“Biblically responsible” investment opportunities are antithetical to corporate America, according to The New York Times.
Times columnist Liz Moyer accused Inspire Investing’s new Christian friendly E.T.F.s (exchange traded funds) of being “squarely at odds with that of nearly all of corporate America” Feb. 28, yet just months earlier the paper praised E.T.F.’s designed around climate change alarmism.
Moyer was quick to cite the regulatory filing of the new E.T.F.s, launched Feb. 28, that vaguely stated that the E.T.F.s would avoid investing in companies that have “any degree of participation in activities that do not align with biblical values” including “the LGBT lifestyle.”
She claimed this did not align with corporate America because 92 percent of Fortune 500 companies have “nondiscrimination policies” pertaining to sexual orientation and 82 percent have policies pertaining to “gender identity.”
However, later in the article she admitted that Inspire Investing’s CEO Robert Netzly says “he has no problems with companies providing benefits to lesbian, gay, bisexual and transgender employees and having nondiscrimination policies.”
“As Christians, we love our neighbors in the L.G.B.T. community and encourage companies to provide equal employee benefits for all,” Netzly told the Times. “A company deciding to spend money and time to pursue a hard-line activist agenda that has nothing to do with their core business is a different issue, and is a waste of investor dollars.”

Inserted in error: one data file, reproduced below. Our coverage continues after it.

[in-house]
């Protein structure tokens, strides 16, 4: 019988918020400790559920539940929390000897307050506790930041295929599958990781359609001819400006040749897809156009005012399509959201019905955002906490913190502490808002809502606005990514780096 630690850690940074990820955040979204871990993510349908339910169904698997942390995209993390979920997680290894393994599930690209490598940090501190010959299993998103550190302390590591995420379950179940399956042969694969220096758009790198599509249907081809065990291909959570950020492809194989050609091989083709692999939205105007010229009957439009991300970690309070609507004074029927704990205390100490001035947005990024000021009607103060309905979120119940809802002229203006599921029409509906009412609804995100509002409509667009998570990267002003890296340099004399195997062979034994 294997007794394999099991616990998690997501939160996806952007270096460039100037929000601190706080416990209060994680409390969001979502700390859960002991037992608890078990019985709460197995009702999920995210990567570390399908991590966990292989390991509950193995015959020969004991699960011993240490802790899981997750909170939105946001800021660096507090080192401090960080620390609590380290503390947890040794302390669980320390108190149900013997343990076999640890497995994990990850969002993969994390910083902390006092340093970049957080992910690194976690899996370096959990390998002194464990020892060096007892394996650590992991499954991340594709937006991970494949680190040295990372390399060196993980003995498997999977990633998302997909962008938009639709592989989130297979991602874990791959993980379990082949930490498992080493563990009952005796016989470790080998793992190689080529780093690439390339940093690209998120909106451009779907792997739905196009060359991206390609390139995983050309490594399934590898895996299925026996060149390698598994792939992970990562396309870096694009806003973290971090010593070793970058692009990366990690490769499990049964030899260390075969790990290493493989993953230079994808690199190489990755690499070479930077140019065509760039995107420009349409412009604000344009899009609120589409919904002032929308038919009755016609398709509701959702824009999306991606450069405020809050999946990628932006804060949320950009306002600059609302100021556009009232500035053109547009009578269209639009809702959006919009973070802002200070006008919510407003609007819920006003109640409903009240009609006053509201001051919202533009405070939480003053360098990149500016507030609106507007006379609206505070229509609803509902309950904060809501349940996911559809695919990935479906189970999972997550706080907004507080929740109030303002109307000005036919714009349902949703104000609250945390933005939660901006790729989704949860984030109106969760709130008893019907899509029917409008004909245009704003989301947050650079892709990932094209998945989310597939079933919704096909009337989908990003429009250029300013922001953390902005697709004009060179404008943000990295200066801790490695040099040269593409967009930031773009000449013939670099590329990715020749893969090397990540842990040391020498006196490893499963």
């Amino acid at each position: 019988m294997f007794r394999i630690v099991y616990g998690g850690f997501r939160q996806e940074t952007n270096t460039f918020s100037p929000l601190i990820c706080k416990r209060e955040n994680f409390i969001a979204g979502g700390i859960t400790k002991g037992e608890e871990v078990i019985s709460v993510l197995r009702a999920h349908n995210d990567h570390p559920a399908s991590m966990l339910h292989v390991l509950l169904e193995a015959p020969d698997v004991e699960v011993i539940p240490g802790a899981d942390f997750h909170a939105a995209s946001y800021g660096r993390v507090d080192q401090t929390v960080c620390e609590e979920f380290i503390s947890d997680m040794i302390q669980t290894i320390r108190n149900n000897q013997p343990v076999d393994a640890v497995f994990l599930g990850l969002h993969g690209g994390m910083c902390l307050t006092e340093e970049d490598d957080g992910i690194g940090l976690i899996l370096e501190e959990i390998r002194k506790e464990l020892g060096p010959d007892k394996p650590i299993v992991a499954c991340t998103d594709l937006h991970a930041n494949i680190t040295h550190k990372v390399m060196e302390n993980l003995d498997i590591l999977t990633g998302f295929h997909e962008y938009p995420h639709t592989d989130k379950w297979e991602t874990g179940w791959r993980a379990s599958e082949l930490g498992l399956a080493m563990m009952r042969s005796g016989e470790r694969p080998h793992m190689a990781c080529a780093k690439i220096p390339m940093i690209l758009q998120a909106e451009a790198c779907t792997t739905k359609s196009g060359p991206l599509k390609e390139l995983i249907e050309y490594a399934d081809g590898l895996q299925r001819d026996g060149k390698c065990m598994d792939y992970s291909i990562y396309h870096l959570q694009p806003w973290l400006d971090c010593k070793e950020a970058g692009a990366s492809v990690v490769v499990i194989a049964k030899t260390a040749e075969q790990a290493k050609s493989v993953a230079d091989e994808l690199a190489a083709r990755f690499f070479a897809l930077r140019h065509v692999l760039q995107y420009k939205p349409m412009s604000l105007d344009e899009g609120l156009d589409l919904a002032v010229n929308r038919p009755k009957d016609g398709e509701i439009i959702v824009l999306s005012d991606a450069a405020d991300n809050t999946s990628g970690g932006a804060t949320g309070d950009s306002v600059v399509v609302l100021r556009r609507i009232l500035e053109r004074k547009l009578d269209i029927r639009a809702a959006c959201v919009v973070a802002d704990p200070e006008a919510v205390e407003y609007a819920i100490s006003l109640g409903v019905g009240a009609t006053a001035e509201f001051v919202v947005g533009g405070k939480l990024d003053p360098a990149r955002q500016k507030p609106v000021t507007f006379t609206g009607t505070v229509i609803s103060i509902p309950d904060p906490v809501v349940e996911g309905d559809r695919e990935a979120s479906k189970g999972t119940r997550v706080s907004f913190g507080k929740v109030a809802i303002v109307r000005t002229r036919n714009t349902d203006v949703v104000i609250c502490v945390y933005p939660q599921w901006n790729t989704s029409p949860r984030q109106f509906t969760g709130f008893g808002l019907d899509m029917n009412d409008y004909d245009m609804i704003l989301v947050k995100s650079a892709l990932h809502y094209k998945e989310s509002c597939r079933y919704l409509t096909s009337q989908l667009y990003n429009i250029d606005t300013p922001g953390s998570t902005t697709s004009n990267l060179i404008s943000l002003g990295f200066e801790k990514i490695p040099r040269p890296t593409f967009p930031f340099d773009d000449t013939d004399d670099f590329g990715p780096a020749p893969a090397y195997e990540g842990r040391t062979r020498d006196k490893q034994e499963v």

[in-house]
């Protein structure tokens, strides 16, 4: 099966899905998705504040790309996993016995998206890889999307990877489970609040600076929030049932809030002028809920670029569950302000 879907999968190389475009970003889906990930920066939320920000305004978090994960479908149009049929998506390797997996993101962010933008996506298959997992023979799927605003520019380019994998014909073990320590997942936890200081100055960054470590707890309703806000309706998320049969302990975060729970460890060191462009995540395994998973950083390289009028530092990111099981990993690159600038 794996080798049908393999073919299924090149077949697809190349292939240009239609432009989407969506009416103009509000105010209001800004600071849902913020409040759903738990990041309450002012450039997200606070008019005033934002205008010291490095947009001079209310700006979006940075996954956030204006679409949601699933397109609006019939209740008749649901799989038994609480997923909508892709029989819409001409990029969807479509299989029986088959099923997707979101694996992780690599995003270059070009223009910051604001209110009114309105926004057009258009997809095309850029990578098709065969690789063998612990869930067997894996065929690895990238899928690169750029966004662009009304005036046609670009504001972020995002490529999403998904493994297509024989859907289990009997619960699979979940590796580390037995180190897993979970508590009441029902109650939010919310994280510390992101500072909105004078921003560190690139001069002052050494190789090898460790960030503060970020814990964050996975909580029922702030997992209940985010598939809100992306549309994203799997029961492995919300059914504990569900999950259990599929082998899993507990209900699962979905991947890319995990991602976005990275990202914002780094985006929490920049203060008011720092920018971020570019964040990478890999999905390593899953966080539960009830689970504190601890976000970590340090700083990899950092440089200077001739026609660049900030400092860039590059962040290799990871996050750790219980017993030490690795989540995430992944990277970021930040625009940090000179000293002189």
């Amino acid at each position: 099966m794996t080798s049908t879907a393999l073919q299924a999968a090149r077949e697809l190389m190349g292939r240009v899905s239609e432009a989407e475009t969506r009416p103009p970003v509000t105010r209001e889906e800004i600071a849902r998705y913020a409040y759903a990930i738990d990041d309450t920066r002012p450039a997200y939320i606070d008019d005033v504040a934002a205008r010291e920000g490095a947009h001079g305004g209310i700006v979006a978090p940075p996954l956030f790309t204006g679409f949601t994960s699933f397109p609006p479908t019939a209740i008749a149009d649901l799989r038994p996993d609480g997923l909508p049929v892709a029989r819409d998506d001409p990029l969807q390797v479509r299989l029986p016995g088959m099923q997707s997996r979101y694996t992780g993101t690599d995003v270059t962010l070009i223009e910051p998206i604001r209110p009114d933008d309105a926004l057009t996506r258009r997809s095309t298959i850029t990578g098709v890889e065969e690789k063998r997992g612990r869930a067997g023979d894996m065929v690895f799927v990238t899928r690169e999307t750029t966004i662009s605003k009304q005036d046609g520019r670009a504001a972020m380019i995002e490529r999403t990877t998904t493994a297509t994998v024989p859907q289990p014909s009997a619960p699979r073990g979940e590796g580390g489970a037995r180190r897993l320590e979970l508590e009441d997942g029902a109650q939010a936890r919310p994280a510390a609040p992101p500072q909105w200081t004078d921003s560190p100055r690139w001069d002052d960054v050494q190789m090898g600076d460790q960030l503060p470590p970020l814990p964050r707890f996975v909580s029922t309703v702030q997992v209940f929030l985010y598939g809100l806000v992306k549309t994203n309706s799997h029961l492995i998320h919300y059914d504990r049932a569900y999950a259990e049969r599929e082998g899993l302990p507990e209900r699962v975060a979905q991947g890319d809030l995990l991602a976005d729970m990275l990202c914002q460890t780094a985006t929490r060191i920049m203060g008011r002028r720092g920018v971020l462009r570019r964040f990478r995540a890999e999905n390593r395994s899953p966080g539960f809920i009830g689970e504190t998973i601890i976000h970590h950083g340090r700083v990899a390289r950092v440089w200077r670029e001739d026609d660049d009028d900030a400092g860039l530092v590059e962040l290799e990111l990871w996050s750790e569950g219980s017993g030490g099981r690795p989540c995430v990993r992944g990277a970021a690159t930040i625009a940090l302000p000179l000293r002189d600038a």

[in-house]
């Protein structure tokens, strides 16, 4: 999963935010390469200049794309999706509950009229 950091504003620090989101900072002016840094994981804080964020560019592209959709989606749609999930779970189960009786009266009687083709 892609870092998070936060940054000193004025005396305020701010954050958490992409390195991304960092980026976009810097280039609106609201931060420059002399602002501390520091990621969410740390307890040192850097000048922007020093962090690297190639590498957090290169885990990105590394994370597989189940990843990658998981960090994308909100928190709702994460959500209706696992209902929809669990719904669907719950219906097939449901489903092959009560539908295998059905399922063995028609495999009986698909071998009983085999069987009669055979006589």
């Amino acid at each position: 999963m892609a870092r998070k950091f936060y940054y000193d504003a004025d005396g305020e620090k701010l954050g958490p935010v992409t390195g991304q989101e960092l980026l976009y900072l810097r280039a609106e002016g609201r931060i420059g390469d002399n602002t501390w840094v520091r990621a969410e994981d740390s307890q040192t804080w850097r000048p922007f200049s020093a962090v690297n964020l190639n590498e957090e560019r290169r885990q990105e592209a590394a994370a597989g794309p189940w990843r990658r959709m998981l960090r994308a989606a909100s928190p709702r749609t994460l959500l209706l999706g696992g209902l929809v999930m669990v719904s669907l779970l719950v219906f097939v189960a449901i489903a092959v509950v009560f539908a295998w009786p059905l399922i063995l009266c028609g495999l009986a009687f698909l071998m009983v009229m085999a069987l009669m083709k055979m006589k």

Moyer cited a previous E.T.F. “tracking Baptist, Catholic, Lutheran, Methodist” and Christian values that folded in two years, but then boasted that some E.T.F.s built around companies that have “good labor policies or sustainable and renewable products” are thriving.
She painted Inspire’s Christian friendly E.T.F.s as unlikely to succeed by citing Morningstar director of E.T.F. research Ben Johnson who said most morally driven E.T.F.s “are flops.”
Just 3 months ago, the Times’s Moises Velasquez-Manoff expressed optimism for a different kind of morally driven E.T.F.
After claiming that “human-caused climate change will start eroding economic output,” Velasquez-Manoff made the case for why climate change friendly E.T.F.s would be moral and profitable. He argued that people who cared about climate change could “divest from the fossil fuel companies entirely.”